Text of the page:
Wednesday March 8th: Data inclusivity and user needs for the global south


Pangeo Showcase Talk by Isa Elegbede at Lagos State University, Nigeria/ Geo Blue Planet, Switzerland; TGER/CEESP/IUCN, Switzerland
Dr. Isa Olalekan Elegbede (Ph.D.) has a diverse background and experiences in blue economy, data innovations and management, data inclusion, citizen science, and open research. He earned his PhD in environmental science, concentrating in ocean and coastal resource sustainability, at Brandenburg University of Technology (BTU) in Germany. He is an adjunct professor at the National Open University of Nigeria’s Department of Environmental Sciences. He is also a full-time academic at Lagos State University’s fisheries department in Lagos, Nigeria. He formerly taught marine sustainability at Germany’s Brandenburg Universität of Technology (BTU). He is also a co-chair of the GEO BON blue planet fisheries working group, the IUCN/CEESP/TGER, Switzerland, and a Future Planet Coast fellow (FEC). He also serves as a member of the Central and South Atlantic Regional Scientific Research Working Group, which coordinates regional deep-sea research. And a member of the fisheries - DOSI - Deep Ocean Stewardship Initiative. He was a visiting fellow and Scholar of the Ocean Frontier Institute (OFI) and the Robin Rigby Trust (RRT) at Dalhousie University in Halifax, Canada, where he contributed to the university’s teaching, research, and capacity-building efforts. As a diaspora specialist for the German government’s Deutsche Gesellschaft für Internationale Zusammenarbeit (GIZ) GmbH and the German Federal Employment Agency, he has dedicated to knowledge transmission throughout Africa. Numerous prizes and grants have been bestowed upon him. Isa has served in a variety of international roles and collaborative projects in support of numerous SDGs targets throughout the world. He graduated from the graduate oceanography programs at the Sao Paulo School of Advanced Sciences in Brazil and is an honorary member of the Indigenous and community conserved areas (ICCAs) in Switzerland.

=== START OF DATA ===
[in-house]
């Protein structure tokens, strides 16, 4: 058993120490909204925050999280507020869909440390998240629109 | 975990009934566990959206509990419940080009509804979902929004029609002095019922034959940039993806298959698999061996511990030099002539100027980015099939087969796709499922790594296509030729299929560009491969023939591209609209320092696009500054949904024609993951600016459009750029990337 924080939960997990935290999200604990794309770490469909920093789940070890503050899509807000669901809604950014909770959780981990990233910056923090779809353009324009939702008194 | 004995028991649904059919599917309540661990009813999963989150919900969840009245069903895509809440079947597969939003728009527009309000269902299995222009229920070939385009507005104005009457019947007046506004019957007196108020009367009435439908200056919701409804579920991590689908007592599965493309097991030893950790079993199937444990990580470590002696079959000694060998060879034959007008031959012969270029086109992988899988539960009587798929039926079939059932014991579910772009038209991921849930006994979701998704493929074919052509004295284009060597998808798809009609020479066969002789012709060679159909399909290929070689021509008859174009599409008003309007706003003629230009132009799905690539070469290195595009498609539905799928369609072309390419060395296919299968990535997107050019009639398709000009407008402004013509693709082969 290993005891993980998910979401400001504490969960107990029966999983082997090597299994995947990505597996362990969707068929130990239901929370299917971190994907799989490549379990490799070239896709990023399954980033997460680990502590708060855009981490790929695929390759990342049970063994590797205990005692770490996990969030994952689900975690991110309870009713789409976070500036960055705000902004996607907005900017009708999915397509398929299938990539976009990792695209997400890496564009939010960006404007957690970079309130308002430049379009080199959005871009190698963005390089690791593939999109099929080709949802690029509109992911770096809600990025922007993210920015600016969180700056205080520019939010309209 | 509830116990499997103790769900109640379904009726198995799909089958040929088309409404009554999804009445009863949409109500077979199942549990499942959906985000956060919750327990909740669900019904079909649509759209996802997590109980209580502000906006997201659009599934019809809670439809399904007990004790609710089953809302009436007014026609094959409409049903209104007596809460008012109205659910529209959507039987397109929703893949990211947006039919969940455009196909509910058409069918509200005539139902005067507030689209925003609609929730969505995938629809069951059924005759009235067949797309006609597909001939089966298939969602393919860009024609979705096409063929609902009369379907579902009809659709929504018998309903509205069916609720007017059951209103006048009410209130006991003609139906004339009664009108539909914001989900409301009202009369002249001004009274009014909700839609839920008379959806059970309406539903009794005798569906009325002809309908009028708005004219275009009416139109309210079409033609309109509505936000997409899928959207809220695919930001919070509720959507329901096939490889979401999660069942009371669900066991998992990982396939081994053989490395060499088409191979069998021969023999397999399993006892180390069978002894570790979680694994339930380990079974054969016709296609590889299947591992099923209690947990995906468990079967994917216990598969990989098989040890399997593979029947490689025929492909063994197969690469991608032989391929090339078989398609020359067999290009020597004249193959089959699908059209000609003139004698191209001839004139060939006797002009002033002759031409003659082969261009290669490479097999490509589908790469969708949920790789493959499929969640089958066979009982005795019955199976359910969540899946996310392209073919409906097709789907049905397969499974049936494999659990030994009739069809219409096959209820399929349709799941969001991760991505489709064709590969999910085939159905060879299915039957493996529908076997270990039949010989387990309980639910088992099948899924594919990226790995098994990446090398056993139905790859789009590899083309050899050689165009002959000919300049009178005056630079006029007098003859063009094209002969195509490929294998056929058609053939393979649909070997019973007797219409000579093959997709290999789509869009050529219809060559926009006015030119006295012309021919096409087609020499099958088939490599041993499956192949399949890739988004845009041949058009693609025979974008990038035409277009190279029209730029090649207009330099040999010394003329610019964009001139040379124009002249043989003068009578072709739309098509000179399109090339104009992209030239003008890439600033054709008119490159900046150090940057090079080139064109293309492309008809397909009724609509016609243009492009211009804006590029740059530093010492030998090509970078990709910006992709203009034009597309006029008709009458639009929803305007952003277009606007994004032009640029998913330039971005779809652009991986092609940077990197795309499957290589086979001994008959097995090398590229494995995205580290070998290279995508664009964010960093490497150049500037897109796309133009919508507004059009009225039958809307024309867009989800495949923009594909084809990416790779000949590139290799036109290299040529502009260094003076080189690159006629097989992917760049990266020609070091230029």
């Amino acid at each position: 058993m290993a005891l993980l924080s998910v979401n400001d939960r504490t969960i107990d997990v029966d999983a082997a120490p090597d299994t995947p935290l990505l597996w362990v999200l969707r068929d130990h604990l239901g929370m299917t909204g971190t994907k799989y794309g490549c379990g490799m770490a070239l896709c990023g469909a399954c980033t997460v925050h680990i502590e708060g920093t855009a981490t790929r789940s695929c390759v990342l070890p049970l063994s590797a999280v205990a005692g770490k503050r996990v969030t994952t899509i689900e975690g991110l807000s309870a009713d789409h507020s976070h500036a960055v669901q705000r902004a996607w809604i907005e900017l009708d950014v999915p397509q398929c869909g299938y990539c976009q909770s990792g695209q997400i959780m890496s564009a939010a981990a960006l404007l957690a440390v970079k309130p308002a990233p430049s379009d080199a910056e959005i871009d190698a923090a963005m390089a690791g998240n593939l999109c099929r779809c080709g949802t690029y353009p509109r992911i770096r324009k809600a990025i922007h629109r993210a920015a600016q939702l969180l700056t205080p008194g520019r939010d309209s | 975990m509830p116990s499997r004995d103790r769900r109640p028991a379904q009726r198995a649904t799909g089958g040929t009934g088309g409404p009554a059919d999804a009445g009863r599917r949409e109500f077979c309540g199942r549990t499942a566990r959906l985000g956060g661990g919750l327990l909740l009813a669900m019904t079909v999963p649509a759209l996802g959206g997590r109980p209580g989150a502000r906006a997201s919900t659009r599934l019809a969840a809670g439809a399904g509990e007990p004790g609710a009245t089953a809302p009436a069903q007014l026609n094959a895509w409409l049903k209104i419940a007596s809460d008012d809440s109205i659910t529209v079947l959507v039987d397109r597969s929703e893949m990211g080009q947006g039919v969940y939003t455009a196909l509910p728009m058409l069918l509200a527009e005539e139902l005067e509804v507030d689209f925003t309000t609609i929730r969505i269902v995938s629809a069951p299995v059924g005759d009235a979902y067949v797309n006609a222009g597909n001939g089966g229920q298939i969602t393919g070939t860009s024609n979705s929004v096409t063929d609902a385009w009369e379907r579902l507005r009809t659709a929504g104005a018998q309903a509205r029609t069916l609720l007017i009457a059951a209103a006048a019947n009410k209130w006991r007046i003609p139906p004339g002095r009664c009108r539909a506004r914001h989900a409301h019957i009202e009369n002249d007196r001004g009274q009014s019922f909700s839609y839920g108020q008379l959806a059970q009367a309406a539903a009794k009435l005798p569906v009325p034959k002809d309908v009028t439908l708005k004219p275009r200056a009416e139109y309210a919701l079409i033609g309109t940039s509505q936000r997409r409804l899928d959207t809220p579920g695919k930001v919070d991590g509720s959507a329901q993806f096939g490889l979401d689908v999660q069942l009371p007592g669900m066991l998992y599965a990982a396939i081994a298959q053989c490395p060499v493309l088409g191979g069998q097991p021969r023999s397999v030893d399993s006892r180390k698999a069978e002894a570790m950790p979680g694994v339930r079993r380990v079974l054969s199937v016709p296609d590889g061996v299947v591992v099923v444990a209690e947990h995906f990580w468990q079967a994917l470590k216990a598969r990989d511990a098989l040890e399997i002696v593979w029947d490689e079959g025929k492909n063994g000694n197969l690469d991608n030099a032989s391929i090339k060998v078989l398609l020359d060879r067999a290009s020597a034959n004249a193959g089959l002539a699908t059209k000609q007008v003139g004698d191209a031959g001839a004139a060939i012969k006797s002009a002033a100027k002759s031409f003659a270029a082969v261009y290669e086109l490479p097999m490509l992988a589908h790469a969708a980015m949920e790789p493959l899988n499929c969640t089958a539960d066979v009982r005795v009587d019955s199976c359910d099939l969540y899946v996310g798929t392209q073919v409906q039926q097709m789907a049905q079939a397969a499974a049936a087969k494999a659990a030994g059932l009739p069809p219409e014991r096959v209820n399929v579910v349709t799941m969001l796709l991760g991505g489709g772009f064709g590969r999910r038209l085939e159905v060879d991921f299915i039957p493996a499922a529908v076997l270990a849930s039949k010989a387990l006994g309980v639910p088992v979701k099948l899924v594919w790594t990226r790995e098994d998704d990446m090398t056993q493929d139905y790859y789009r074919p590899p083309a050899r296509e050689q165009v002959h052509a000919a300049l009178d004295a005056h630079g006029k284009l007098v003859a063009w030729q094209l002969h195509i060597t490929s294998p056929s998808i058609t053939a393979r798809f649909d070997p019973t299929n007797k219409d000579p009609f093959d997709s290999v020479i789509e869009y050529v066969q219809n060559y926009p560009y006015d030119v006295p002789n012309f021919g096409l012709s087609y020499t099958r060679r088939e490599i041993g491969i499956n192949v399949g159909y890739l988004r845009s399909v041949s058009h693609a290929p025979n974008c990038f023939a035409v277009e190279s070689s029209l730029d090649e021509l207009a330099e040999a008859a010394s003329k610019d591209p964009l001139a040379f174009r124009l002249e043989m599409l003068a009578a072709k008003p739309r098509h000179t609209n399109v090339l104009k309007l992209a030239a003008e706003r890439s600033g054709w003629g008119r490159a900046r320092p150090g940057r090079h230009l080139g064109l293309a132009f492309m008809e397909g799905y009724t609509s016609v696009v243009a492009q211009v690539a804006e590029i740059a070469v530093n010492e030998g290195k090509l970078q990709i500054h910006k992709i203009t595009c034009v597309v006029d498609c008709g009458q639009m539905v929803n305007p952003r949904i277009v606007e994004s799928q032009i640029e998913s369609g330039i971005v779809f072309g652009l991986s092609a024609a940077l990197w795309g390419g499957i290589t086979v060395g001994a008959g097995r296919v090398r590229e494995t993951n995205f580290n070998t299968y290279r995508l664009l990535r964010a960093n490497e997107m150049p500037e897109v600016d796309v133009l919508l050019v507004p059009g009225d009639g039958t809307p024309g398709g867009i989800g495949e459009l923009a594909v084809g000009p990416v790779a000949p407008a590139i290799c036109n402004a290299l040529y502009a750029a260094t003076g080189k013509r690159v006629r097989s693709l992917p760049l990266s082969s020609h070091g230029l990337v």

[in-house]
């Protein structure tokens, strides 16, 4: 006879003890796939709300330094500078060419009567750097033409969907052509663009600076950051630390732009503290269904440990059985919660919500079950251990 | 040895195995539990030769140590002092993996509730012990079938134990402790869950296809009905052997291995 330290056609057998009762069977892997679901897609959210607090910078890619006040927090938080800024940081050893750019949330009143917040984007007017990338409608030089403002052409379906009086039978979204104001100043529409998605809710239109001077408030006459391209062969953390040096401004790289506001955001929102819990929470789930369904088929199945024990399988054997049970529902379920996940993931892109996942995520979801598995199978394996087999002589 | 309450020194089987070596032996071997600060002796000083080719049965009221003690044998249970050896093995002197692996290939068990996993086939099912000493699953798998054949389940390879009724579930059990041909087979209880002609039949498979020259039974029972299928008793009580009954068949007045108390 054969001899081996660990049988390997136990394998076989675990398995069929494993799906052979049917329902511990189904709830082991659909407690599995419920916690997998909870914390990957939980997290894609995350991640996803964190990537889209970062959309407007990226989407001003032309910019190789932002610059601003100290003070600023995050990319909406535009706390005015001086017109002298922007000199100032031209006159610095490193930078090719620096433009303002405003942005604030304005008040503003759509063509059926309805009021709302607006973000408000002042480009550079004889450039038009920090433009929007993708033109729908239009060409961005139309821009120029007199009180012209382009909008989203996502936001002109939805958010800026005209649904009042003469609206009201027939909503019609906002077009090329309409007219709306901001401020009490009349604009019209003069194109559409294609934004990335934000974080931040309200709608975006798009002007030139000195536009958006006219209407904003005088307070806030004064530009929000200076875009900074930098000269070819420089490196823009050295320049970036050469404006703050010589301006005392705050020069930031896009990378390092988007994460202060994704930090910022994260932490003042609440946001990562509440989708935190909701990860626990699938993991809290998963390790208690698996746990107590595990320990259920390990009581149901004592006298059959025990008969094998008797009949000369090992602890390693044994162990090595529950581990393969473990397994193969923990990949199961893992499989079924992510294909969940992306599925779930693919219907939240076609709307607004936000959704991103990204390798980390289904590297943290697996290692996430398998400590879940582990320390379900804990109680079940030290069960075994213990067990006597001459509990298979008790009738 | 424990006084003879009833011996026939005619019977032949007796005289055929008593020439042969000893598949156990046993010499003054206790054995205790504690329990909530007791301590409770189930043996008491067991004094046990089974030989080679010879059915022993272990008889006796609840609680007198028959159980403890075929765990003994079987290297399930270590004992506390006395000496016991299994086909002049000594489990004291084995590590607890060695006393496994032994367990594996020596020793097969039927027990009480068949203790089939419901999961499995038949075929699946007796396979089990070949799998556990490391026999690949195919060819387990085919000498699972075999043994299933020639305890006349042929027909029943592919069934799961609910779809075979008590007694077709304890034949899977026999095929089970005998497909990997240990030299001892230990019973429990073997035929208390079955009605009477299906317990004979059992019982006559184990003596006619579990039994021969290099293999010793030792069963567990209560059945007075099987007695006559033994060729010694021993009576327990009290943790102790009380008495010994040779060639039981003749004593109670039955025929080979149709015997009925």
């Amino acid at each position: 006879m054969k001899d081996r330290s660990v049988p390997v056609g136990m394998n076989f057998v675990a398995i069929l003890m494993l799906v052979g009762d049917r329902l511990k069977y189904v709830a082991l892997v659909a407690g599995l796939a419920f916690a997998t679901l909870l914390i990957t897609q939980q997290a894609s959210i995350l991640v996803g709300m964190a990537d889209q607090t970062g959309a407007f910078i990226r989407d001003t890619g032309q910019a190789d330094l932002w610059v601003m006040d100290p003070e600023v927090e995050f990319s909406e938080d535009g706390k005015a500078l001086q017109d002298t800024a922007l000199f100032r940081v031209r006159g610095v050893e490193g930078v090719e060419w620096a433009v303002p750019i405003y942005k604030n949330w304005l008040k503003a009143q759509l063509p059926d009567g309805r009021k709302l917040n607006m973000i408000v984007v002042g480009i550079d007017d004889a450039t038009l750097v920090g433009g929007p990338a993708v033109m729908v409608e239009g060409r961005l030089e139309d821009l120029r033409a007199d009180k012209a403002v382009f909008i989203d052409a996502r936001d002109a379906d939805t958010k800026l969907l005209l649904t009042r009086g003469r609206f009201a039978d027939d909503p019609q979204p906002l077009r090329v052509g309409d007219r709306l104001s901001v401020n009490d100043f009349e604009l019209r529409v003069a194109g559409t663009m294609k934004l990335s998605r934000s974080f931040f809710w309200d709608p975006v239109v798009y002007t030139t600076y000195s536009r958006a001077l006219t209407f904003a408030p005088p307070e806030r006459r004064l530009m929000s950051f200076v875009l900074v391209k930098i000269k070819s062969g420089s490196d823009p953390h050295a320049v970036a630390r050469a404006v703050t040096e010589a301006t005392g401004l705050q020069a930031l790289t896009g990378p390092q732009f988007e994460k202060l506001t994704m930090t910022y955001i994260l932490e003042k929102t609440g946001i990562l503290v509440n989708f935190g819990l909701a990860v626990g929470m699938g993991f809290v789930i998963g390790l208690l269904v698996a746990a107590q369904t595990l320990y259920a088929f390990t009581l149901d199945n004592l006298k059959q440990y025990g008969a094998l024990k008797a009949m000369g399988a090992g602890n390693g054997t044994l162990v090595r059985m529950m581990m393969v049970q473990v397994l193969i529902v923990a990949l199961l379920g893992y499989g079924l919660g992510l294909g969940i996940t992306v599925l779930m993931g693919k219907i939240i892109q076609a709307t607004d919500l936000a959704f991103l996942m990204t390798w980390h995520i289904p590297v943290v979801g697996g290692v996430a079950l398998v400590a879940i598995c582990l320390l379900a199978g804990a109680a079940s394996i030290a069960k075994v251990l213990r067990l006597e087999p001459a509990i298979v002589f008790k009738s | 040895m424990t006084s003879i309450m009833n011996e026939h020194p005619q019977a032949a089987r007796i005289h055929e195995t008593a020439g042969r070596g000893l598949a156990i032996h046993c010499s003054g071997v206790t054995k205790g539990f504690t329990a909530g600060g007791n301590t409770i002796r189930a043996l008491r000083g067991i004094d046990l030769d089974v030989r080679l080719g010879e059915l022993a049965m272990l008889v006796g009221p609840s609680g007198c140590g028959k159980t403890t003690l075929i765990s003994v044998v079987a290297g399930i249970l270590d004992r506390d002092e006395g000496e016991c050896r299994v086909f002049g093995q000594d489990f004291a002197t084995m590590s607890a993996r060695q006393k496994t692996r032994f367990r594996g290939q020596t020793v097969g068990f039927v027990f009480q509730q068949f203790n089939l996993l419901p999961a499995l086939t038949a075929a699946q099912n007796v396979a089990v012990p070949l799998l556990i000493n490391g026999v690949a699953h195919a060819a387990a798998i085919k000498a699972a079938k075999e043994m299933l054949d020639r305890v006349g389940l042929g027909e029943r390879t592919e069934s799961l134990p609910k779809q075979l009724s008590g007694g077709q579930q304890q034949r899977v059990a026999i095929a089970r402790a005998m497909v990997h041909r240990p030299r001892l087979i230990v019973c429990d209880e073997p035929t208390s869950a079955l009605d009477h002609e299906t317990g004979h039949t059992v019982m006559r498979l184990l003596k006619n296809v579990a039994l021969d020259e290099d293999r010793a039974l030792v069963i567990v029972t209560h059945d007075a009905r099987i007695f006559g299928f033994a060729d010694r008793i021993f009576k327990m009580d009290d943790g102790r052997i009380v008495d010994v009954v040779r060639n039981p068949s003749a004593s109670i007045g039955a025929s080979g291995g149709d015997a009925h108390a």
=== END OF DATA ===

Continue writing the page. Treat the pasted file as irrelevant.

It is critical that the contributions of the global south to science be recognized and that its researchers have access to cutting-edge resources. In today’s world, promoting open, reproducible, and scalable science necessitates data inclusivity. Yet, ensuring data is available to everybody and satisfying user demands in the global south may be tough. We will look at a variety of methods for encouraging open science in developing countries and ensuring data accessibility in the global south during this discussion. It explores the hurdles to data inclusion, such as restricted access to high-speed internet and poor digital literacy, and considers solutions to remove these barriers, such as providing low-cost internet access, delivering training programs, and investing in infrastructure and finance. The seminar also discusses approaches to meet consumer desires in the global south, such as communicating with communities and using technology such as mobile devices. Lastly, it evaluates the advantages of supporting open science and investigates alternative tactics to accomplish it, such as developing inclusion councils and fostering a feeling of belonging within the community. The conclusion underscores the significance of data inclusion and open research for supporting equitable access to information and sustainable development in the global south.